Next to where the Sasandos were displayed, and where Dgitron played, was the workshop, where they hand made the instruments, and where women were hand weaving the traditional ikat cloth. The cloth is made from handspun thread and the dyes are made with bark, roots and leaves. We saw the traditional loom that they used to weave the cloth, making large pieces of cloth with beautiful patterns.
|The cloth being woven on the traditional looms|
|Some of the beautiful finished products|
Our next stop was Lasiana beach, where wooden fishing boats sat high and dry on the sand, as the tide went out. We met Frenky’s wife, who prepared a traditional snack of fried banana (over an open fire), served with cane sugar syrup, chopped nuts and a mild, grated cheese. It was quite delicious, and far more than just a snack! We also had fresh coconut water from big, green coconuts that were chopped open right in front of us!
|Frenky's wife gets ready to chop the coconuts|
|And we get to drink the coconut water!|
|Our fried banana snack|
|Wooden fishing boats aground on Lasiana Beach|
On we went, now following a different route back through Kupang and the administrative area, where all the government buildings were located. Some were very fancy, especially in comparison to some of the shack-like homes and crumbling buildings we’d seen in and around Kupang. I asked if a government job was a sought-after position, and Frenky said yes, but the only way to get one, was to have connections. So, if your father, uncle or brother had a government job, then you could get one. Frenky, even though he spoke excellent English and was computer literate, could never hope to get one, as he didn’t have the right connections…what a shame.
|One of the new, fancy government buildings. It's inspiration is actually the Sasando musical instrument|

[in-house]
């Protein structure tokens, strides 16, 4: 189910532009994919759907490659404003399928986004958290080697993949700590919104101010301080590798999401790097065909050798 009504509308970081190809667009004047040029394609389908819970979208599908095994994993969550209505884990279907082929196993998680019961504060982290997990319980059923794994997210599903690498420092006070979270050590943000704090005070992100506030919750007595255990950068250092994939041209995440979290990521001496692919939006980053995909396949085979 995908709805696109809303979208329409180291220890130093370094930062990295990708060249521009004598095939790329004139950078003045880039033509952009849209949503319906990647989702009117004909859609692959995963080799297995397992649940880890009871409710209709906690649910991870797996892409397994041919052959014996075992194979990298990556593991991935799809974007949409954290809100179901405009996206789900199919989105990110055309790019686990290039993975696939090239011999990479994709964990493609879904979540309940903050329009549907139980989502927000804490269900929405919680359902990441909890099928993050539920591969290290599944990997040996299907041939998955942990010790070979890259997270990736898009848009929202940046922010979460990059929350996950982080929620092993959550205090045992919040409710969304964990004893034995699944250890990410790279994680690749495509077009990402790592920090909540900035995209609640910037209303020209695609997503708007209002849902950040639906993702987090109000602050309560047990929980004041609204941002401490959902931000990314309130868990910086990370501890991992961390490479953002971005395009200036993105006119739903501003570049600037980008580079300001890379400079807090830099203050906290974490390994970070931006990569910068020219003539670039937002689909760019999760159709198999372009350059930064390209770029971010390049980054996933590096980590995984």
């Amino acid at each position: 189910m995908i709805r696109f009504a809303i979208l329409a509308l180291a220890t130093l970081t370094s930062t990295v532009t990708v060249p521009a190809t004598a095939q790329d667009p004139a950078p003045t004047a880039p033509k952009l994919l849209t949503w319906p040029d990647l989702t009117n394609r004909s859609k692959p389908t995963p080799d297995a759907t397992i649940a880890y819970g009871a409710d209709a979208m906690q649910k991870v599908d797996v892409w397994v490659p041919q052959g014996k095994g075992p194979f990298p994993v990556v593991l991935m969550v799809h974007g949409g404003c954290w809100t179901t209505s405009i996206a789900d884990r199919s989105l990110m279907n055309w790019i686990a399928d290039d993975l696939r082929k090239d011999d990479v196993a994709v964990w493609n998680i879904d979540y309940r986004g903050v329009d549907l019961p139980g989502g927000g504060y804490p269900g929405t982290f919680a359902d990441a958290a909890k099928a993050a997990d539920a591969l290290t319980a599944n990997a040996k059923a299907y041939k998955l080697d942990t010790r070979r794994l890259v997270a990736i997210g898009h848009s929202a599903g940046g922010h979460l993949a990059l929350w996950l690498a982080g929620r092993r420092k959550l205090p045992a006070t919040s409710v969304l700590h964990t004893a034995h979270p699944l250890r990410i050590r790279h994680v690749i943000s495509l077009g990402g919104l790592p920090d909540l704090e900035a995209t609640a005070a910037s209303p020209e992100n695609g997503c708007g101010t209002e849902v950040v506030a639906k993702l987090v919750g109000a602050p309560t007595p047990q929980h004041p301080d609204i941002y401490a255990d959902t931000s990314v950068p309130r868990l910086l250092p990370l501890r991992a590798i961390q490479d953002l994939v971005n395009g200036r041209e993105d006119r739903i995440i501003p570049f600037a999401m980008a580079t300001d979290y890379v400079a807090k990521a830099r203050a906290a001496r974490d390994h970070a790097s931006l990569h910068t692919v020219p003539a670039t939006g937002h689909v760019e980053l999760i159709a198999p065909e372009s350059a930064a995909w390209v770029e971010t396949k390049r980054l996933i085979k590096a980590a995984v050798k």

Even though we were all quite full from our fried banana “snack”, we stopped for lunch at a traditional Indonesian restaurant. We were served some rice, and then stood at the window, and chose our remaining meal: chicken, beef, omelet, jack fruit and what we thought was spinach, the choice was quite vast. It was all delicious with a slight curry flavor. Indonesians eat mainly with their hands, but we were given a fork and a spoon to deal with our meals! We were surprised to learn that this place was open 24 hours a day!
|Ben chooses his meal|
|The restaurant from the outside|
On the way to one of our last stops of the day, Oenesa waterfalls, we pulled off to the side of the road, to see a bunch of monkeys frolicking around! Having grown up with monkeys in our backyards in South Africa, it was not a “wow” moment for Dave and I, but the kids loved it, especially the mommy monkeys with the babies hanging on tight to their under bellies and backs. The sad thing was, though, that people feed the monkeys and the litter in the area was really bad. The monkeys have become scavengers and have no fear of people, coming right up to you, to try and get food. There were chip packets on the ground, and the monkeys grabbed them, to rummage for any scraps, and then tossed them aside when they couldn’t find any.
|Learning to beg at a very young age :(|
|Subsistence farming. Some rice fields and crops|
|The Oenesa waterfalls|
|Dave with Lambert, who lives on the beach with his family, and watched our dinghy for us when we went ashore|
We had bought diesel from Lambert the day before, and unfortunately it looked really bad. He insisted he had bought it from the Petrol Station, where the diesel is reputedly OK. However, our diesel was as dark as mud, and there was no way we were going to take a chance and put that in our tanks. We still think he got it from drums, where many roadside sellers will get diesel from, and when Dave asked for his money back (we gave back the diesel), we only got Rp600,000 out of the 1 million we gave him. So we lost about $35 on the deal, but decided it was a price worth paying not to mess up our engines. It was unfortunate to leave on a less than happy note, but it was a lesson learnt, and one we should have known, having been warned about bad diesel in Indonesia by many, many people before coming here.
|Normally you can't see the diesel through the yellow plastic jerry can|
We left Kupang early the next morning, eager to get out of the rolly anchorage, and to start exploring the rest of this amazing country!
|Our view of Kupang|
|Enjoying the sunset|